Dharna– Having attained the fifth step, now your mind is not going in all different directions. It will start to come to one point. This is the sixth step called Dharna. A sense of concentration. It involves developing our power of concentration.
Dhyan– After Dharna, you are prepared to do meditation for a long time. This takes you to the seventh step called Dhyan. This is where you are single pointedly focused. There are many ways to meditate as per what suits you. The previous limbs help to achieve the preparation for meditation.
Samadhi– when you’re in meditation for a long time it takes you to Samadhi, which is the eighth step of yoga. This 8th step Samadhi is explained in numerous ways. In general, it is that spiritual state which gives you the first hand experience that you are not this body nor are you this mind but you are one with the spirit.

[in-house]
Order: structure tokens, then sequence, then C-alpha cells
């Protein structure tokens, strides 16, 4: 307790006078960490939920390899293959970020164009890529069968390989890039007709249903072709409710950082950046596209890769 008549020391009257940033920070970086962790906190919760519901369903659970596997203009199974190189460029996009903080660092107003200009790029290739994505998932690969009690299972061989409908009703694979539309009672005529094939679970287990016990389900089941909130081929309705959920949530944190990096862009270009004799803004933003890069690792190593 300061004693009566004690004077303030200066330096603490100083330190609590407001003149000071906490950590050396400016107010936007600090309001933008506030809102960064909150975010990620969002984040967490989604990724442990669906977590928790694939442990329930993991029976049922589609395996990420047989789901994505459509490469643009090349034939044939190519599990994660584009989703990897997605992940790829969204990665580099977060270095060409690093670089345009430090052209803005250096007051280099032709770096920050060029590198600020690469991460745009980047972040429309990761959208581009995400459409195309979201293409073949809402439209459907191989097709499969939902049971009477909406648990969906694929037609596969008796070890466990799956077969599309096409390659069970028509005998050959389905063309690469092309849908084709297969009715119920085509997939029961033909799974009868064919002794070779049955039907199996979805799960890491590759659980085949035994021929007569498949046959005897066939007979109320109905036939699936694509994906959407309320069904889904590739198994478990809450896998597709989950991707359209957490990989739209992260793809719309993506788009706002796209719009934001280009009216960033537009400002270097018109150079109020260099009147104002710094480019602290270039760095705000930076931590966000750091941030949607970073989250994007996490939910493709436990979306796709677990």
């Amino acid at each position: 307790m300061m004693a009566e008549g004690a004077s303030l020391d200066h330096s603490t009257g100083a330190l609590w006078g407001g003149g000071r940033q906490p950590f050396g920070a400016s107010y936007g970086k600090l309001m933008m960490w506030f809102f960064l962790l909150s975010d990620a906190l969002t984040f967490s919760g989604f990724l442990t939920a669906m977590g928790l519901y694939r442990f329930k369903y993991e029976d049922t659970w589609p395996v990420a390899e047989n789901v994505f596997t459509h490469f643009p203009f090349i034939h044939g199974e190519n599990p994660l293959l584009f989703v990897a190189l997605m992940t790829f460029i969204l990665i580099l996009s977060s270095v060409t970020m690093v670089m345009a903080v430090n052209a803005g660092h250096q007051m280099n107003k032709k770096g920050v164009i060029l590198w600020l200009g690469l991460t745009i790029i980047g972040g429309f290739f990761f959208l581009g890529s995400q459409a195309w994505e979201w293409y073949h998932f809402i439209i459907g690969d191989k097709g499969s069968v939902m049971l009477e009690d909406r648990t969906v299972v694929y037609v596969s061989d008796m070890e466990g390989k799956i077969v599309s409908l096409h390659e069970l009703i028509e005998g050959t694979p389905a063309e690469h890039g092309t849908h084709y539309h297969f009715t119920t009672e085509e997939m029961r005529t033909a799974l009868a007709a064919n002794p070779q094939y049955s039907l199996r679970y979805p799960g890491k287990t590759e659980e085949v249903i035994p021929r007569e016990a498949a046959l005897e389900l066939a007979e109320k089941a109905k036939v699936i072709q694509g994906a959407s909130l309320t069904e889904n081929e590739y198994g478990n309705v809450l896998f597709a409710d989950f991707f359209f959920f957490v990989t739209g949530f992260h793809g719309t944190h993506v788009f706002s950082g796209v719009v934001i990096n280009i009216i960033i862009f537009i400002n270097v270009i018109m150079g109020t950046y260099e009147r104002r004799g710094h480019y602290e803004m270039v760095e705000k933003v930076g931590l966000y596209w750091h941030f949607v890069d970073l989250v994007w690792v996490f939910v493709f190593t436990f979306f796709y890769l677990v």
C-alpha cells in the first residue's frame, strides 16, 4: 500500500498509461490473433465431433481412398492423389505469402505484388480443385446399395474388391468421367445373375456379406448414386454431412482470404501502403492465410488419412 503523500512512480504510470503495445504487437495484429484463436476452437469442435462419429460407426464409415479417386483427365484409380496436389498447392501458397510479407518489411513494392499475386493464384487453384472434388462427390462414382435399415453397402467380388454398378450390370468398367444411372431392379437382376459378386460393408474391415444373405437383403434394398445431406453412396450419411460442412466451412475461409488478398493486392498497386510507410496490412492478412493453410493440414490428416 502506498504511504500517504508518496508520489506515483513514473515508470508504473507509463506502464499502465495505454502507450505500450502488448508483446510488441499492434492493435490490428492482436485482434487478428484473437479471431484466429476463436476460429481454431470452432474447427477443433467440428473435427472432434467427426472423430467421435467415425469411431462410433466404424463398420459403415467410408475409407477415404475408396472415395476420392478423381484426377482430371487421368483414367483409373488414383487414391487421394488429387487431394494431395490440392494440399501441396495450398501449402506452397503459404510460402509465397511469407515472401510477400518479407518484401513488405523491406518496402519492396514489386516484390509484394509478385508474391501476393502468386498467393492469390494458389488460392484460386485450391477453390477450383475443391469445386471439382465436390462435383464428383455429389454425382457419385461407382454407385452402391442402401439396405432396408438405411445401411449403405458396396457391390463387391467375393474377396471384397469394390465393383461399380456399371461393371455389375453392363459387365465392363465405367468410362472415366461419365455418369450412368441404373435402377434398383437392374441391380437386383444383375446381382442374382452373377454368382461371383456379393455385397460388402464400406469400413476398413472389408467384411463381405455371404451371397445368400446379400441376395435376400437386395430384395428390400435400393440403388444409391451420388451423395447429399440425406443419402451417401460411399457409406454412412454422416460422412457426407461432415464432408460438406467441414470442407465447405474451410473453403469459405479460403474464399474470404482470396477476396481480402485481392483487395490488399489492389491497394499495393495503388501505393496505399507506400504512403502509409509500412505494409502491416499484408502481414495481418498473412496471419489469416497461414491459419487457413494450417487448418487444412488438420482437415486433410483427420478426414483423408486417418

Going up the steps. mind goes from chaotic to calm and in the process we do our social duties in the step one and gradually move from outside world to more and more inwards. Not that I do this all the time I fail multiple times but then I keep going up to the first step in an attempt to climb up again. Patience is the key.
It will fill your lungs with oxygen, body gets stretched, relaxed and stronger. It motivates you to self-care and social duties. It empties your mind of trash and fills it with positivity and hopefully more clarity.
I would like to end with a quote from Swami Vivekanand, a spiritual giant who introduced yoga to the western world
Talk to yourself once a day, otherwise, you may miss meeting an excellent person in this world. Arise, awake and stop not till the goal is reached.
It was his message to the world to get out of their hypnotised state of mind.